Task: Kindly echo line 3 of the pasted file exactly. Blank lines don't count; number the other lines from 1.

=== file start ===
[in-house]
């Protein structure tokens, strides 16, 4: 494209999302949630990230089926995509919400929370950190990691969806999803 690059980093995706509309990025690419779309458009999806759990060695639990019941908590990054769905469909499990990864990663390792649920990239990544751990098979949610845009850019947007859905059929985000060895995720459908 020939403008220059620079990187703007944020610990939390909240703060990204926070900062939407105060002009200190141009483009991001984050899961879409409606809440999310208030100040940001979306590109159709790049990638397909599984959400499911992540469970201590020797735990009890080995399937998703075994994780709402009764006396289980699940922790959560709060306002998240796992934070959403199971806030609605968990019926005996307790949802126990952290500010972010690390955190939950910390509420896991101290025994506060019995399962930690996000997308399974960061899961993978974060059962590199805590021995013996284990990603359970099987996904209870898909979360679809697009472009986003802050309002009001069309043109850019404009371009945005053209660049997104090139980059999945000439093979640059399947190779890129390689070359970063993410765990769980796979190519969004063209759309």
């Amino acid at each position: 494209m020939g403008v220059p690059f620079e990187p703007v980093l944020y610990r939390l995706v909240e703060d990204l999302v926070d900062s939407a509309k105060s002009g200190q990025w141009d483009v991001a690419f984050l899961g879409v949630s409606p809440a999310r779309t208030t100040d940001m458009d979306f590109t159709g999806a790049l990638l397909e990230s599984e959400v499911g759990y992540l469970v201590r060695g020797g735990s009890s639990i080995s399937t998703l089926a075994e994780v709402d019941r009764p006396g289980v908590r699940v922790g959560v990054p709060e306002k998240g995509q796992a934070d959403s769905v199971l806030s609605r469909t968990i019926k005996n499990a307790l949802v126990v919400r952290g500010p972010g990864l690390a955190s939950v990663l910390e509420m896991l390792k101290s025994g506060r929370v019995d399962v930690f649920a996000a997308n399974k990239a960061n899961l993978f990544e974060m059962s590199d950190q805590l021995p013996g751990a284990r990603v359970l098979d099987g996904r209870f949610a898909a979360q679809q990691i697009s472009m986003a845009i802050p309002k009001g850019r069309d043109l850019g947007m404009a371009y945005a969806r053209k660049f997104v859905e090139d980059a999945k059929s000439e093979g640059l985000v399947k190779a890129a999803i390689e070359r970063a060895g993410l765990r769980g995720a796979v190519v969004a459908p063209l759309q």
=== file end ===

């Amino acid at each position: 494209m020939g403008v220059p690059f620079e990187p703007v980093l944020y610990r939390l995706v909240e703060d990204l999302v926070d900062s939407a509309k105060s002009g200190q990025w141009d483009v991001a690419f984050l899961g879409v949630s409606p809440a999310r779309t208030t100040d940001m458009d979306f590109t159709g999806a790049l990638l397909e990230s599984e959400v499911g759990y992540l469970v201590r060695g020797g735990s009890s639990i080995s399937t998703l089926a075994e994780v709402d019941r009764p006396g289980v908590r699940v922790g959560v990054p709060e306002k998240g995509q796992a934070d959403s769905v199971l806030s609605r469909t968990i019926k005996n499990a307790l949802v126990v919400r952290g500010p972010g990864l690390a955190s939950v990663l910390e509420m896991l390792k101290s025994g506060r929370v019995d399962v930690f649920a996000a997308n399974k990239a960061n899961l993978f990544e974060m059962s590199d950190q805590l021995p013996g751990a284990r990603v359970l098979d099987g996904r209870f949610a898909a979360q679809q990691i697009s472009m986003a845009i802050p309002k009001g850019r069309d043109l850019g947007m404009a371009y945005a969806r053209k660049f997104v859905e090139d980059a999945k059929s000439e093979g640059l985000v399947k190779a890129a999803i390689e070359r970063a060895g993410l765990r769980g995720a796979v190519v969004a459908p063209l759309q």